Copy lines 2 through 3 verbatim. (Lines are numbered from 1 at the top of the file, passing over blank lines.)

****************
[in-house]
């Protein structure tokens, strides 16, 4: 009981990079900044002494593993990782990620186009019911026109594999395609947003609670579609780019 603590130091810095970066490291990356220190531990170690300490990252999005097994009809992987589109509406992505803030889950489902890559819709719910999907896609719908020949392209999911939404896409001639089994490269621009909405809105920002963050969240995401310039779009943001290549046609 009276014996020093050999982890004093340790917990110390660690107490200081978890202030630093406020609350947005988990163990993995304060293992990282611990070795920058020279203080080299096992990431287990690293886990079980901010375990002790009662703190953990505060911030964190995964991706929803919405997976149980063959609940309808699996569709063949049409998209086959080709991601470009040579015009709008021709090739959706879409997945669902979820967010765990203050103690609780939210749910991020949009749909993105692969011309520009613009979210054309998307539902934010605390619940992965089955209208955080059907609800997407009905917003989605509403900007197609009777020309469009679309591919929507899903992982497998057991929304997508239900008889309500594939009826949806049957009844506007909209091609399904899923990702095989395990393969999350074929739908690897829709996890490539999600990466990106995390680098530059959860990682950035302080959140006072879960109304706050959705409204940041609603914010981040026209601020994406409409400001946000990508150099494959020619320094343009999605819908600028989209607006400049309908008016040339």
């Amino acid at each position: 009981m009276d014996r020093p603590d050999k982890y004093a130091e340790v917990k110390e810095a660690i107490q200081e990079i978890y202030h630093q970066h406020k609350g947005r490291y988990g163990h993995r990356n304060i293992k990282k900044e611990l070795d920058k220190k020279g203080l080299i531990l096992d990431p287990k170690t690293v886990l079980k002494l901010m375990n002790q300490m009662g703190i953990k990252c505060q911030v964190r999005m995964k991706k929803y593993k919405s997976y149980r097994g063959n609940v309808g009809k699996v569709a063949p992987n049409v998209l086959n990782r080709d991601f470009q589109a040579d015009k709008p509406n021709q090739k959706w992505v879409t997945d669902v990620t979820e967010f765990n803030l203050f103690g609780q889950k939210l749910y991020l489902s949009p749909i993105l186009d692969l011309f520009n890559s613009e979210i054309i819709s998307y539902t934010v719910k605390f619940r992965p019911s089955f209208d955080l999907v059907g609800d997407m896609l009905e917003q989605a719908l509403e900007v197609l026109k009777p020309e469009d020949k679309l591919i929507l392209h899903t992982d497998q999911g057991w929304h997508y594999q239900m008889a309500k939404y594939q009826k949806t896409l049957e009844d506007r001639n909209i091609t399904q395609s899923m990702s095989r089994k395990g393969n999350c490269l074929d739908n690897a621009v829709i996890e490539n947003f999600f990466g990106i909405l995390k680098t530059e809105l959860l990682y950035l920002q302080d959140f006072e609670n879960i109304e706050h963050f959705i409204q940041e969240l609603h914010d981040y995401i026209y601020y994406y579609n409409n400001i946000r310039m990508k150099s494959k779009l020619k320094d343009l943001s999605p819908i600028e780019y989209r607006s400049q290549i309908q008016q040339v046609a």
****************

């Protein structure tokens, strides 16, 4: 009981990079900044002494593993990782990620186009019911026109594999395609947003609670579609780019 603590130091810095970066490291990356220190531990170690300490990252999005097994009809992987589109509406992505803030889950489902890559819709719910999907896609719908020949392209999911939404896409001639089994490269621009909405809105920002963050969240995401310039779009943001290549046609 009276014996020093050999982890004093340790917990110390660690107490200081978890202030630093406020609350947005988990163990993995304060293992990282611990070795920058020279203080080299096992990431287990690293886990079980901010375990002790009662703190953990505060911030964190995964991706929803919405997976149980063959609940309808699996569709063949049409998209086959080709991601470009040579015009709008021709090739959706879409997945669902979820967010765990203050103690609780939210749910991020949009749909993105692969011309520009613009979210054309998307539902934010605390619940992965089955209208955080059907609800997407009905917003989605509403900007197609009777020309469009679309591919929507899903992982497998057991929304997508239900008889309500594939009826949806049957009844506007909209091609399904899923990702095989395990393969999350074929739908690897829709996890490539999600990466990106995390680098530059959860990682950035302080959140006072879960109304706050959705409204940041609603914010981040026209601020994406409409400001946000990508150099494959020619320094343009999605819908600028989209607006400049309908008016040339």
């Amino acid at each position: 009981m009276d014996r020093p603590d050999k982890y004093a130091e340790v917990k110390e810095a660690i107490q200081e990079i978890y202030h630093q970066h406020k609350g947005r490291y988990g163990h993995r990356n304060i293992k990282k900044e611990l070795d920058k220190k020279g203080l080299i531990l096992d990431p287990k170690t690293v886990l079980k002494l901010m375990n002790q300490m009662g703190i953990k990252c505060q911030v964190r999005m995964k991706k929803y593993k919405s997976y149980r097994g063959n609940v309808g009809k699996v569709a063949p992987n049409v998209l086959n990782r080709d991601f470009q589109a040579d015009k709008p509406n021709q090739k959706w992505v879409t997945d669902v990620t979820e967010f765990n803030l203050f103690g609780q889950k939210l749910y991020l489902s949009p749909i993105l186009d692969l011309f520009n890559s613009e979210i054309i819709s998307y539902t934010v719910k605390f619940r992965p019911s089955f209208d955080l999907v059907g609800d997407m896609l009905e917003q989605a719908l509403e900007v197609l026109k009777p020309e469009d020949k679309l591919i929507l392209h899903t992982d497998q999911g057991w929304h997508y594999q239900m008889a309500k939404y594939q009826k949806t896409l049957e009844d506007r001639n909209i091609t399904q395609s899923m990702s095989r089994k395990g393969n999350c490269l074929d739908n690897a621009v829709i996890e490539n947003f999600f990466g990106i909405l995390k680098t530059e809105l959860l990682y950035l920002q302080d959140f006072e609670n879960i109304e706050h963050f959705i409204q940041e969240l609603h914010d981040y995401i026209y601020y994406y579609n409409n400001i946000r310039m990508k150099s494959k779009l020619k320094d343009l943001s999605p819908i600028e780019y989209r607006s400049q290549i309908q008016q040339v046609a």